Insulation - Not only does it require insulation with increased thermal resistance, but there is also an understanding of the need to reduce thermal bridges and increase the insulation-to-framing ratio.


1.2 High-performance joinery and glazing

In the past, windows and doors have acted like a hole in the wall, allowing thermal energy to travel in and out. Thermally broken double-glazed Low-E joinery is now the standard in new build homes around New Zealand, which is a big improvement on historical systems. There are also options to offer a much higher performance, such as with UPVC and/or triple glazing.

1.3 Airtightness

With an airtight building, managing the internal temperature is much easier, helping to reduce energy costs. By implementing blower door tests during construction, you can identify any gaps and ensure the trades work to meet this higher performance standard.

1.4 Ventilation 

High-performance homes need a constant supply of fresh filtered air throughout the whole house, which can be achieved by using ventilation systems such as positive pressure or balanced Smartvent products. To meet passive house standards a Mechanical Ventilation Heat Recovery system (MVHR) system will be required. MVHR systems supply constant filtered air and recover up to 95% of the extracted air heat into the fresh air flow. 

1.5 Simple efficient form factor 

In simple terms, the simpler the shape of the building, the easier it is to meet passive energy standards. For example, a complex H-shaped building will have a much higher wall area-to-floor area ratio than a rectangular building, resulting in performance reduction. 

2. Material durability

Choosing the right construction materials and products is critical for passive homes. Factors to consider include longevity, sustainable sourcing, and energy conservation. Where possible, try to use materials that will last as long as the house itself and require minimal maintenance.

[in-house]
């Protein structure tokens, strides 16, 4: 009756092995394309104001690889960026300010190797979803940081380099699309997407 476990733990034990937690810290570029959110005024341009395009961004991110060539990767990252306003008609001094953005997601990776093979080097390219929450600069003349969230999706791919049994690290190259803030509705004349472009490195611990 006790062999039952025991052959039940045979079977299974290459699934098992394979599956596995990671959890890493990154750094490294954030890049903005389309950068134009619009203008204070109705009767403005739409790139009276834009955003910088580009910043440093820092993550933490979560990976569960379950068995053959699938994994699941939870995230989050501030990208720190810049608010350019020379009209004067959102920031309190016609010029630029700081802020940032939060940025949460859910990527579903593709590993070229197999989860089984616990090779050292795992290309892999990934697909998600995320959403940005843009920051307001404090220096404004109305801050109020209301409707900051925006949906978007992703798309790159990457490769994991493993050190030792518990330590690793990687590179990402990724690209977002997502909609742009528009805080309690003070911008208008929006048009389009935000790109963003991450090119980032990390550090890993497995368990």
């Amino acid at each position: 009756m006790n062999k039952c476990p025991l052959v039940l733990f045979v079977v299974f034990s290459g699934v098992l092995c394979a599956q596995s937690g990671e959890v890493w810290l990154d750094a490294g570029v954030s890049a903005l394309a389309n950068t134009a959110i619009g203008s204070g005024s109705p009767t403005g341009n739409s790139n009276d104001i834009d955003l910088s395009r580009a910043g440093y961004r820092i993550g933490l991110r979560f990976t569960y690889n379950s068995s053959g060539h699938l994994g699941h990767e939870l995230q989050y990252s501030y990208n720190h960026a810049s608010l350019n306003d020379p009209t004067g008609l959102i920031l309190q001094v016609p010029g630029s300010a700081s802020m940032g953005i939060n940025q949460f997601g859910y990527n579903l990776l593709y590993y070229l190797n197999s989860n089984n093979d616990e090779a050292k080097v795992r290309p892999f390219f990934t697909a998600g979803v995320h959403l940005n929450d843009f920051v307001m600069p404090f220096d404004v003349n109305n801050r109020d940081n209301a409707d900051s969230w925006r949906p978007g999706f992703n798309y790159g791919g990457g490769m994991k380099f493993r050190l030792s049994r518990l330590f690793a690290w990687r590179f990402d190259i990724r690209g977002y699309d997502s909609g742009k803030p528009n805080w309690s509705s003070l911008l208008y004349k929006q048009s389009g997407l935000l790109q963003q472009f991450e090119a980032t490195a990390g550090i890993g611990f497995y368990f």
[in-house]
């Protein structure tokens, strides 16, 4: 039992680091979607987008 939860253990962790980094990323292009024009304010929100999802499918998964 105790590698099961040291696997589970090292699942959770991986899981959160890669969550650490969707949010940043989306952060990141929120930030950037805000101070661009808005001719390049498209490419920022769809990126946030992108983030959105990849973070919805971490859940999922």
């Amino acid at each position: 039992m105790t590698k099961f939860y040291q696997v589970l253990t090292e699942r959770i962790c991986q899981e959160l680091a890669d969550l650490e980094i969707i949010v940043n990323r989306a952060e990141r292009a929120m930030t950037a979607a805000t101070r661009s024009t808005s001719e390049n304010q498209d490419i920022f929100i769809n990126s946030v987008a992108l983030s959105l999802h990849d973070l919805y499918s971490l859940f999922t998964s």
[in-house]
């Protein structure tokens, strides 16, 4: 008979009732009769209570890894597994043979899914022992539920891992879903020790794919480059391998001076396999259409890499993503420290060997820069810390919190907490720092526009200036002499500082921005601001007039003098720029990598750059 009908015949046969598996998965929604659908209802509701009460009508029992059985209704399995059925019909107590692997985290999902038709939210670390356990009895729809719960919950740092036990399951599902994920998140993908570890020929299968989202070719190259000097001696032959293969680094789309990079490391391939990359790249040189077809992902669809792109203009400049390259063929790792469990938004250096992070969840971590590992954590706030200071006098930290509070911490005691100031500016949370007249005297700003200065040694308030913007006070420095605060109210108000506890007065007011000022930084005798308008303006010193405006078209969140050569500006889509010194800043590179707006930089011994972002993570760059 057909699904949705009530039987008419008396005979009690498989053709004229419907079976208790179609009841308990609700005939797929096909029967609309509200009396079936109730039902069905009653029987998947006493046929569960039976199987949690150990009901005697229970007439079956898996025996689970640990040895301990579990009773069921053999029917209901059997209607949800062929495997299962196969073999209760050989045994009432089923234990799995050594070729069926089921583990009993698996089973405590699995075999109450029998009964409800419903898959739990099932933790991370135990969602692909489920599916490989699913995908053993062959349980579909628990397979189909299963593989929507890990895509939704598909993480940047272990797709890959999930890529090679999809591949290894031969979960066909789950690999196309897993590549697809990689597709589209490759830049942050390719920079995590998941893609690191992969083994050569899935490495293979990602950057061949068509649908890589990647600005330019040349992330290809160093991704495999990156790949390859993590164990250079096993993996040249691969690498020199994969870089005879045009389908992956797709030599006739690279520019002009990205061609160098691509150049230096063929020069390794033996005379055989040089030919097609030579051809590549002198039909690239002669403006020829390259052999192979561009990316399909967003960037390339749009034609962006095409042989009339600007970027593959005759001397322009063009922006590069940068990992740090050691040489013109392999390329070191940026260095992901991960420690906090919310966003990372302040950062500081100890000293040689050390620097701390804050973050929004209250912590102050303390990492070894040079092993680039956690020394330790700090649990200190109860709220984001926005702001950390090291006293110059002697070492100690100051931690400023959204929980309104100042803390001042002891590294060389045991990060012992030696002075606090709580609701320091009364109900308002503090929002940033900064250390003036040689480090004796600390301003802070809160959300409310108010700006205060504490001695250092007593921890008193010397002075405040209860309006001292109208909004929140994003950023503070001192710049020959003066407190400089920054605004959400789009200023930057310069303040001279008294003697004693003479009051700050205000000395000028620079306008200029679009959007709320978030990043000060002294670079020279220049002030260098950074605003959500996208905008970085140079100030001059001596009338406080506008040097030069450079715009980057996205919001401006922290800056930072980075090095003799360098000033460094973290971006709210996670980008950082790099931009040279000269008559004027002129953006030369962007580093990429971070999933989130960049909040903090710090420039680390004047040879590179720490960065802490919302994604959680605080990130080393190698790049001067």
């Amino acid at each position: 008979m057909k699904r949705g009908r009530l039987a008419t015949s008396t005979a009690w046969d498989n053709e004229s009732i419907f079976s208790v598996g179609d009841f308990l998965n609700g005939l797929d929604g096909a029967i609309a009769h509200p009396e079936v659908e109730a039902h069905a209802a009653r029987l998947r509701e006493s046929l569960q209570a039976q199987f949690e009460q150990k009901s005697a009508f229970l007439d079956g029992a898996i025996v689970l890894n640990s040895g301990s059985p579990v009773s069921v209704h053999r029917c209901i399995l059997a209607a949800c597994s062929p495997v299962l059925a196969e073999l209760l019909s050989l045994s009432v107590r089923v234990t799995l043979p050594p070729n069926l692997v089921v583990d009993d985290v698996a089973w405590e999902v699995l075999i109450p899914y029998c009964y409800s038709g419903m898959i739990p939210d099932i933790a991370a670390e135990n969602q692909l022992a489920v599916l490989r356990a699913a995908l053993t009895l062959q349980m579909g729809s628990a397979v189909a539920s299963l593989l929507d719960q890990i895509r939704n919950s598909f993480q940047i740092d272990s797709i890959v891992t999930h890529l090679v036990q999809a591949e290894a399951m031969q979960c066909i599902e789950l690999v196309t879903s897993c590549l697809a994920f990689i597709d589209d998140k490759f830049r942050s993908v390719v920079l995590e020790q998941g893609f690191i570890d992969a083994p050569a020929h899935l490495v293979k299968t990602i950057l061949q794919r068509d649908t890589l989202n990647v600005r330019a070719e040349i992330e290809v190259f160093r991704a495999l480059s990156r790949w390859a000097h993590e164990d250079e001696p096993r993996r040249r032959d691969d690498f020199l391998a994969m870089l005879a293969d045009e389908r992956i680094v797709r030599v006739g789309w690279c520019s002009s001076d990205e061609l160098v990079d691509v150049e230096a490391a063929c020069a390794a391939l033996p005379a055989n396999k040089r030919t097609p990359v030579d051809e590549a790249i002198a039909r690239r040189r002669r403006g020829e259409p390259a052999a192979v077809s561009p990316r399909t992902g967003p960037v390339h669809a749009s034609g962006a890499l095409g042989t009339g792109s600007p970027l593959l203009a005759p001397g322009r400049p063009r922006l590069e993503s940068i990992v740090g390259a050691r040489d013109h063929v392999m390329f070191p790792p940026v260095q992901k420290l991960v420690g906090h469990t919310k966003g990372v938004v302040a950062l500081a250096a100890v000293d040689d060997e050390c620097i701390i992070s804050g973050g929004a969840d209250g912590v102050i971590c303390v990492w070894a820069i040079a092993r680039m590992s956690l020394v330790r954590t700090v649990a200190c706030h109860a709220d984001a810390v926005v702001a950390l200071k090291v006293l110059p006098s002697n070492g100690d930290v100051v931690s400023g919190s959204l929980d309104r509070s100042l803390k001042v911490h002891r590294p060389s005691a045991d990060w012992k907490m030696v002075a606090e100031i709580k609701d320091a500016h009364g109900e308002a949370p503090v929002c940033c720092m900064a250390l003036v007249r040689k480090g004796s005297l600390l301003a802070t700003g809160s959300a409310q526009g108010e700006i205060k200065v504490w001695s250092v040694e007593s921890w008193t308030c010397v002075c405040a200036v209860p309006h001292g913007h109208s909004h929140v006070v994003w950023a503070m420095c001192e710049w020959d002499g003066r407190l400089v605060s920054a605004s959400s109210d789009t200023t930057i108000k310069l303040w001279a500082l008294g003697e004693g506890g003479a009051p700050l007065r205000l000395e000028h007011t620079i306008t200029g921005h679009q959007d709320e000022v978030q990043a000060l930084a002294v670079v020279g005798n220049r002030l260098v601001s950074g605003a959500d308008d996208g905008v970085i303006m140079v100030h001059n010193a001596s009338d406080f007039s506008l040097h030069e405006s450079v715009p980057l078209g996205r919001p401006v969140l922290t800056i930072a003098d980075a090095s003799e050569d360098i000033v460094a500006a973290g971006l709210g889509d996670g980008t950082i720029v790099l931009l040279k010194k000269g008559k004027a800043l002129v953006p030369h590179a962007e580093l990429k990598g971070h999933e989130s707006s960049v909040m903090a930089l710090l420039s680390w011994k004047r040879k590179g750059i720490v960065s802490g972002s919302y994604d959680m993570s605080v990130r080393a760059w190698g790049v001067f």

Here at Manor Build, we use painted Weathertex Weatherboards because they come with a 25-year warranty and durable stainless steel fixings. Other examples include our Armor Steel roofing, Godfrey Hirst Detroit carpet, H3.2 Treated timber subfloor bearers, and H1.2 Floor joists and nogs. See our Standard Inclusions for more. 

3. Accessibility

The layout and site design of a passive house must maximise safety and accessibility. At Manor Build, every design is carefully considered to achieve optimum accessibility and internal flow. We will guide you through this process, ensuring the entire home is designed according to your unique lifestyle and needs.

4. Water usage

Tapware specifications that meet flow rate standards such as WELS 4 + will reduce water wastage.

5. Lighting

For high performance houses, energy-efficient LED lighting is required.

6. Thermal modelling

Thermal modelling can be completed by a qualified professional to ensure the home performs effectively in the local climate. This involves checking that the home captures natural solar heat as needed but also doesn’t overheat in summer.



Manor Build Standards 


At Manor Build, we have incorporated many of the above disciplines into our standard process, resulting in an affordable high-performance home. In fact, our standard specification performs 35% better than a comparable conventional brick and tile home of a similar size. 


Standard specifications:

  • R7.0 Ceiling Insulation.

  • R2.2 Wall insulation with decreased thermal bridging

  • R3.1 Underfloor insulation.

  • Positive Pressure Ventilation.

  • Thermally broken aluminium joinery with Low-E glass.

  • Metrapanel ceilings and floors which provide an airtight layer. 

  • Full RAB board wrap on all walls. 

  • Simple form factor on all standard builds (See plans here).

  • Timber Framed Floor – easier to make thermally efficient than concrete floors. 

  • Weathertex cladding (better than zero carbon footprint). 

  • Factory-built to reduce waste and travel time. 

  • Efficient tapware.

  • LED lighting.


Optional upgrades: 

  • Optional ventilation upgrades to heat transfer, balanced, and MVHR, if required.

  • Optional upgrades to triple-glazed or UPVC joinery are available.

  • A blower door test for airtightness is available as required for certification.


Interested in living a healthy and comfortable lifestyle but not prepared to pay the typical cost of a high-performance home? We can help. Contact us today to enquire about our standard builds, or ask about upgrading your Manor Build prefab to Homestar 6 standards or other high-performance building standards. Alternatively, download our free brochure to discover our full range of high-performing prefab homes. 



Browse our full range of prefab house plans

Tags: Transportable/Prefab home High Performance Homes